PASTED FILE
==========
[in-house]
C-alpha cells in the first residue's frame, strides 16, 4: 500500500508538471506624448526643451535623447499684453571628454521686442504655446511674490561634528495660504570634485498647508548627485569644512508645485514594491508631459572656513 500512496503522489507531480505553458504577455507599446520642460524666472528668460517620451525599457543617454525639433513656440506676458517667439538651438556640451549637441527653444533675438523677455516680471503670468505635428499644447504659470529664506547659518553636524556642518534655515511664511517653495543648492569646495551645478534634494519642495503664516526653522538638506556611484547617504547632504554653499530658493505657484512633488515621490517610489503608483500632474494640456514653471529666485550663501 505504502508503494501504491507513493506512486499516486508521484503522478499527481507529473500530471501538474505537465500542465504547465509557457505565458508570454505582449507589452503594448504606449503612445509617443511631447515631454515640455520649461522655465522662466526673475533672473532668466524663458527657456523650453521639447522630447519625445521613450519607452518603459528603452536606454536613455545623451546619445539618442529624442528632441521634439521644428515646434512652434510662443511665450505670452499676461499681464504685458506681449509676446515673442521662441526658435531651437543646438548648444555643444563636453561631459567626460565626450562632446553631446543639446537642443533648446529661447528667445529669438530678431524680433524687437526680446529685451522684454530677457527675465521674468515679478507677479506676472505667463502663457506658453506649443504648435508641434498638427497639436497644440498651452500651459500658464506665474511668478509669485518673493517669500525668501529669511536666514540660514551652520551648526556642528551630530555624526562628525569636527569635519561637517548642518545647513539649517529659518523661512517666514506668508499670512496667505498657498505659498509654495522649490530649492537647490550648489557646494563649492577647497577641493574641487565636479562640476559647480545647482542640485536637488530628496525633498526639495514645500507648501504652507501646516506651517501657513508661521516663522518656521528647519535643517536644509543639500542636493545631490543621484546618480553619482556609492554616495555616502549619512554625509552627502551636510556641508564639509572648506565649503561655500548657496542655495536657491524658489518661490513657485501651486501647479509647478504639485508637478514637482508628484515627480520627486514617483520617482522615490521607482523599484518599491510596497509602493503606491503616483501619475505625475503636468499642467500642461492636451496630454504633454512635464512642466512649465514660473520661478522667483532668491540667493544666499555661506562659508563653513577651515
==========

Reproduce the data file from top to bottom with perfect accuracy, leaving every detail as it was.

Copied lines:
[in-house]
C-alpha cells in the first residue's frame, strides 16, 4: 500500500508538471506624448526643451535623447499684453571628454521686442504655446511674490561634528495660504570634485498647508548627485569644512508645485514594491508631459572656513 500512496503522489507531480505553458504577455507599446520642460524666472528668460517620451525599457543617454525639433513656440506676458517667439538651438556640451549637441527653444533675438523677455516680471503670468505635428499644447504659470529664506547659518553636524556642518534655515511664511517653495543648492569646495551645478534634494519642495503664516526653522538638506556611484547617504547632504554653499530658493505657484512633488515621490517610489503608483500632474494640456514653471529666485550663501 505504502508503494501504491507513493506512486499516486508521484503522478499527481507529473500530471501538474505537465500542465504547465509557457505565458508570454505582449507589452503594448504606449503612445509617443511631447515631454515640455520649461522655465522662466526673475533672473532668466524663458527657456523650453521639447522630447519625445521613450519607452518603459528603452536606454536613455545623451546619445539618442529624442528632441521634439521644428515646434512652434510662443511665450505670452499676461499681464504685458506681449509676446515673442521662441526658435531651437543646438548648444555643444563636453561631459567626460565626450562632446553631446543639446537642443533648446529661447528667445529669438530678431524680433524687437526680446529685451522684454530677457527675465521674468515679478507677479506676472505667463502663457506658453506649443504648435508641434498638427497639436497644440498651452500651459500658464506665474511668478509669485518673493517669500525668501529669511536666514540660514551652520551648526556642528551630530555624526562628525569636527569635519561637517548642518545647513539649517529659518523661512517666514506668508499670512496667505498657498505659498509654495522649490530649492537647490550648489557646494563649492577647497577641493574641487565636479562640476559647480545647482542640485536637488530628496525633498526639495514645500507648501504652507501646516506651517501657513508661521516663522518656521528647519535643517536644509543639500542636493545631490543621484546618480553619482556609492554616495555616502549619512554625509552627502551636510556641508564639509572648506565649503561655500548657496542655495536657491524658489518661490513657485501651486501647479509647478504639485508637478514637482508628484515627480520627486514617483520617482522615490521607482523599484518599491510596497509602493503606491503616483501619475505625475503636468499642467500642461492636451496630454504633454512635464512642466512649465514660473520661478522667483532668491540667493544666499555661506562659508563653513577651515